I got to my building, such as it was, and I had jet lag like crazy, but was supposed to start teaching immediately! I talked briefly to a few Canadians and right away everybody asked, “Why are you here?” because they all hated it there. They completely and absolutely hated Korea. Most of them, I found, were there as a sort of escape from problems they had back home. I did not feel negatively about Korea or its people while I was there. Also, the Canadians who were at my institute didn’t like me, much to my chagrin, because they had a bad attitude towards people who were from Atlantic Canada…I wasn’t from an important place, where people were with-it, apparently, according to them. This made it worse for me at first, when I was already struggling with my extreme “culture shock” as it was.

This is the view from the fourth floor window of my building, looking toward the Karak subway station.

My institute was in a plain, red brick building that was 5 stories high. The “institute” was on the third floor of the building, where there were classrooms, offices and meeting rooms. I slept on the 4th floor with other foreign teachers and with Korean people who paid to stay there while they worked and went to English classes. The Korean students who paid to live right at the institute could practice speaking English with the teachers in the common areas of the 4th floor and have discussions with them in order to learn to speak better.

The trip over for me was even longer than Bronwyn’s because I had even further to travel. Over 1000km more than she did. Around 20 hours of flight time in total. The time-change is around 11 or twelve hours because Korea doesn’t use Daylight Savings Time and we do. So I was accustomed to sleeping when they were having daytime. This made it difficult to function in a work environment.

I had to go in a small classroom that first night and talk to a Korean adult student and another foreign male teacher. As far as teaching went, a pattern emerged right away, in that I had to talk about the differences between Canada and Korea in most ‘classes’. I listened to Korean businessmen, mostly, tell me all about Korea the whole time I was there. I learned so much over time like their heating systems, how and what they pay for their children’s weddings, their religions, their history, their food and attitudes, and so much more. Thank goodness I was allowed to sleep eventually that evening in a tiny, tiny room with paper-thin walls and no insulation to outside. I had air-conditioning at first because I wouldn’t ever have been able to sleep at all without it for the first month. The most striking thing to me was the noise of the traffic. I noticed that I was living on a nine-lane road that was a main throughway. In the night I would wake up at 3am, especially at first, and I would lie there wide awake listening to that traffic. The unpopulated province where I was from had only 600 000 people in the whole province, and at that time, 1997, Seoul had 11 million people or some estimates gave 15 million when they considered people coming to the city from other places in Korea or Seoul vicinity to work or sight-see. My city in Canada had around 55 000 people at that time. Imagine me there.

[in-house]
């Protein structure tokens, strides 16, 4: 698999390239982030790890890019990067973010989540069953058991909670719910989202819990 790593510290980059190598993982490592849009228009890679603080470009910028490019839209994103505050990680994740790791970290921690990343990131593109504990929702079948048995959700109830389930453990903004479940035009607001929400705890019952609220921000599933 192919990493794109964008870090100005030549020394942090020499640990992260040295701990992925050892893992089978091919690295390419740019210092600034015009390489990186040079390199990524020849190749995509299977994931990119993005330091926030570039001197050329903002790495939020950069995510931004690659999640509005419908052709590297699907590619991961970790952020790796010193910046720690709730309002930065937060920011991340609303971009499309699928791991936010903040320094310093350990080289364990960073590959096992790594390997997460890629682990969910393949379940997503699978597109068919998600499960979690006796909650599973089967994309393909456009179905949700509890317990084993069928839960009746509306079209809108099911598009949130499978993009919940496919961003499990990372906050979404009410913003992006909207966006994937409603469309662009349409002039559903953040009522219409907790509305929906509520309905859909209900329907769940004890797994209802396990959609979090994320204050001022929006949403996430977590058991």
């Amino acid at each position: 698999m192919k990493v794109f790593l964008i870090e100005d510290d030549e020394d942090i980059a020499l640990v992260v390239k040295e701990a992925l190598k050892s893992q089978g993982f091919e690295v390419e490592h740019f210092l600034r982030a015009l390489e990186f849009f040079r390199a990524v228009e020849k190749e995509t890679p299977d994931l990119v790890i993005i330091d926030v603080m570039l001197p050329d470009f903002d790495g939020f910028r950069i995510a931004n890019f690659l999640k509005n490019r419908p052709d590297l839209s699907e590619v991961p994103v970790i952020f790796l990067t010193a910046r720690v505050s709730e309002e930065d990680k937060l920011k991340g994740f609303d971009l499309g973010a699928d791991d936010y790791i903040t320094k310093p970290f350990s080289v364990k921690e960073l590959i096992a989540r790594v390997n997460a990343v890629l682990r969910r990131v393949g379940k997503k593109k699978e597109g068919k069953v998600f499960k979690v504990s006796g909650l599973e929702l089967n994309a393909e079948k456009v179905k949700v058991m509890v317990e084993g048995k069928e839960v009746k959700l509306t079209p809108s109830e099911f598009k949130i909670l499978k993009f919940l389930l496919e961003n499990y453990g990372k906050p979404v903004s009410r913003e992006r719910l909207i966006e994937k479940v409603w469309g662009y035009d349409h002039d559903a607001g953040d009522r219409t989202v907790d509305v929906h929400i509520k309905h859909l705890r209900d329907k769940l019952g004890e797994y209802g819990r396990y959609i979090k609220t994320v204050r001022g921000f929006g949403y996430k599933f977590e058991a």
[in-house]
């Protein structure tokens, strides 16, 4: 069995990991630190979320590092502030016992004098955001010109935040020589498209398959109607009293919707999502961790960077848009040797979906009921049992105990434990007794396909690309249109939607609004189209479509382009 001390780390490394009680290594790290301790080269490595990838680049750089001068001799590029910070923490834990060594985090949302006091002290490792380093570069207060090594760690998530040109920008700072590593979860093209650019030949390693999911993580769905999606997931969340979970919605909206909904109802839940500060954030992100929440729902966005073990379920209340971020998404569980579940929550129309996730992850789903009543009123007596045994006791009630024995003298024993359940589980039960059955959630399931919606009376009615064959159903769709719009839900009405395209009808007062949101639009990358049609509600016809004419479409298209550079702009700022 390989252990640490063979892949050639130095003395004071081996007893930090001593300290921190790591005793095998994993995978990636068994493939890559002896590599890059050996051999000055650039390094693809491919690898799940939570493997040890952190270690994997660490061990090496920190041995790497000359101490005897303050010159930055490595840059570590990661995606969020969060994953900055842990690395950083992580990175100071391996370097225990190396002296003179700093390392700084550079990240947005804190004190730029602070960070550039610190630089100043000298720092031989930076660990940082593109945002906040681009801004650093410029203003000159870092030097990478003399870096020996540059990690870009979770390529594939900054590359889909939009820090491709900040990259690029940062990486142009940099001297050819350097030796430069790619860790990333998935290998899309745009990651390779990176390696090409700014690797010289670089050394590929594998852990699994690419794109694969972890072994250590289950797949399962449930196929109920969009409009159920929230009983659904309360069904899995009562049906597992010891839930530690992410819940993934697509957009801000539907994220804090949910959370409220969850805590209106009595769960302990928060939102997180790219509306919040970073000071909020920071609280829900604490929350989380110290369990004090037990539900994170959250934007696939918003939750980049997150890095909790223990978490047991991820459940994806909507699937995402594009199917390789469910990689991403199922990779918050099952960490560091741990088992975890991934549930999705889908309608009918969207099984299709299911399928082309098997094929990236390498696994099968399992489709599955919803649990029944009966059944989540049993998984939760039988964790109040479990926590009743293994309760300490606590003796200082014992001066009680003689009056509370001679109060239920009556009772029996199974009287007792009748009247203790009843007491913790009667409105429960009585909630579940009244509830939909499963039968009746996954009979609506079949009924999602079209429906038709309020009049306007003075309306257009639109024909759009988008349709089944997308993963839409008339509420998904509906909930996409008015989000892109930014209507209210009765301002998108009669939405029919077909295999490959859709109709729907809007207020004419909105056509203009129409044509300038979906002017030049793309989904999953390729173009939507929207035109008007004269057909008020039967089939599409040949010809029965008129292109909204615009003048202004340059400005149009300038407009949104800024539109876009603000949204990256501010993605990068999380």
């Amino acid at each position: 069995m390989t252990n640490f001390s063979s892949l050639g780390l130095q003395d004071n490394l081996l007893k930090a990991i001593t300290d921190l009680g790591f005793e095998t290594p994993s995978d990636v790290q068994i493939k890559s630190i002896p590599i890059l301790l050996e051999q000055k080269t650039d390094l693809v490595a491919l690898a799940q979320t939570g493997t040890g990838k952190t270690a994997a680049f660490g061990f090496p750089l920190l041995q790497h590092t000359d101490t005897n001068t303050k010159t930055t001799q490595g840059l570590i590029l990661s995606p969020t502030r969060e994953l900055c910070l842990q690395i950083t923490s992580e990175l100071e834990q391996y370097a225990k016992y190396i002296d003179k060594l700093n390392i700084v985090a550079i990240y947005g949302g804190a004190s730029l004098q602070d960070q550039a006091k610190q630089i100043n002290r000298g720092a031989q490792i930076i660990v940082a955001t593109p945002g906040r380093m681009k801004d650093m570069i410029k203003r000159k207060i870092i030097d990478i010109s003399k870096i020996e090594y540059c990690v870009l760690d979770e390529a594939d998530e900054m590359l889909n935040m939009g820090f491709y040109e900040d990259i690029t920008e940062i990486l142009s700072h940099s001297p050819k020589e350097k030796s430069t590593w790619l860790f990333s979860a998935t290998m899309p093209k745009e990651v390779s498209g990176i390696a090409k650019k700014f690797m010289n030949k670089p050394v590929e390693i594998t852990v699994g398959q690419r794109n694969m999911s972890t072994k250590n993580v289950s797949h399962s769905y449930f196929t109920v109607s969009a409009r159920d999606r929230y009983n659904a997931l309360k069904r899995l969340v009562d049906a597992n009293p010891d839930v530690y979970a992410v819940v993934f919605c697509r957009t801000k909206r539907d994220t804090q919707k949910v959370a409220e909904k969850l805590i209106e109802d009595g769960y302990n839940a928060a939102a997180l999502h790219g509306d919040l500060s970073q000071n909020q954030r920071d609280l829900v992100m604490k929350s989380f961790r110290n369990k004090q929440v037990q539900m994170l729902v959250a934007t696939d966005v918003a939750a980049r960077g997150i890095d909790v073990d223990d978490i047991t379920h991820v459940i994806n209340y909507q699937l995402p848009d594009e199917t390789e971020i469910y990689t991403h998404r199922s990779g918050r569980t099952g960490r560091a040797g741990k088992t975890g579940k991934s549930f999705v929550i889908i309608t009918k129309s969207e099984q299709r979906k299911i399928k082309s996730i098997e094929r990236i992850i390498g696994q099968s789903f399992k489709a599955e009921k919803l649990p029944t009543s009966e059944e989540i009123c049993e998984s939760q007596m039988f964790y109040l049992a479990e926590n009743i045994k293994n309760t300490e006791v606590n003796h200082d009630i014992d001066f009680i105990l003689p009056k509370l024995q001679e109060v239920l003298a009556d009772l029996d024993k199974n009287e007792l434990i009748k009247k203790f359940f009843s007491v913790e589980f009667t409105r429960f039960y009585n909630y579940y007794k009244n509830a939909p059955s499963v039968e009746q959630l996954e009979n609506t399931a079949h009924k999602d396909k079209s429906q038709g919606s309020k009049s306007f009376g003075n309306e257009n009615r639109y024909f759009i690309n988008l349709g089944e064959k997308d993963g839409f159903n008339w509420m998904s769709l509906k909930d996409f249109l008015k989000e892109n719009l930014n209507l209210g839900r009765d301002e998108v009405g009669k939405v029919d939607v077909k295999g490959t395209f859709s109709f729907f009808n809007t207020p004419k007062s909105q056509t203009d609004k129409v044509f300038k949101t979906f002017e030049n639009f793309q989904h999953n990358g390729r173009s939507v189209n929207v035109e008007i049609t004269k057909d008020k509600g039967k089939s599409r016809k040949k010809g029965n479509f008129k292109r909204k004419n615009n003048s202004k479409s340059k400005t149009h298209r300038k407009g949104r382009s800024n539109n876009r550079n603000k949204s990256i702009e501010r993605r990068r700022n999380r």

This gives you a sense of the magnitude of the number of buildings and traffic. I could always see the mountains surrounding the city as well. I loved it. This is a view of the Central part of Seoul and I lived at least 10km from here. The area was not quite as built up as is pictured here back then though.

There was another unexpected and noticeable thing in Korea that first night for me. Along with the humidity there was a horrible, strong smell of something I had never smelled before. I thought at first it was all of Korea or all of Seoul that smelled. I found out from one of the Korean people later that the horrible smell was coming from a huge abattoir across from the nine-lane highway below me! The largest agricultural market in all of Korea was attached to it, hence the name Karak Market. In the heat and humidity the smell was worse. This was another negative thing that added to my feeling of alienation in Korea at first. I laid there in bed that first night feeling like I should be awake instead of sleeping, and had the traffic roaring downstairs and that horrible heavy smell, and the heavy humidity in the air also. I did think all of Korea must smell like that at the time, and it was a ‘rotten’ odour hanging everywhere. Since there was no insulation in that building, as was the case in many buildings there, and the windows weren’t ‘up-to-code’ like they are in Canada to keep out cold, the traffic sound was even louder and felt closer than it would have back in Canada.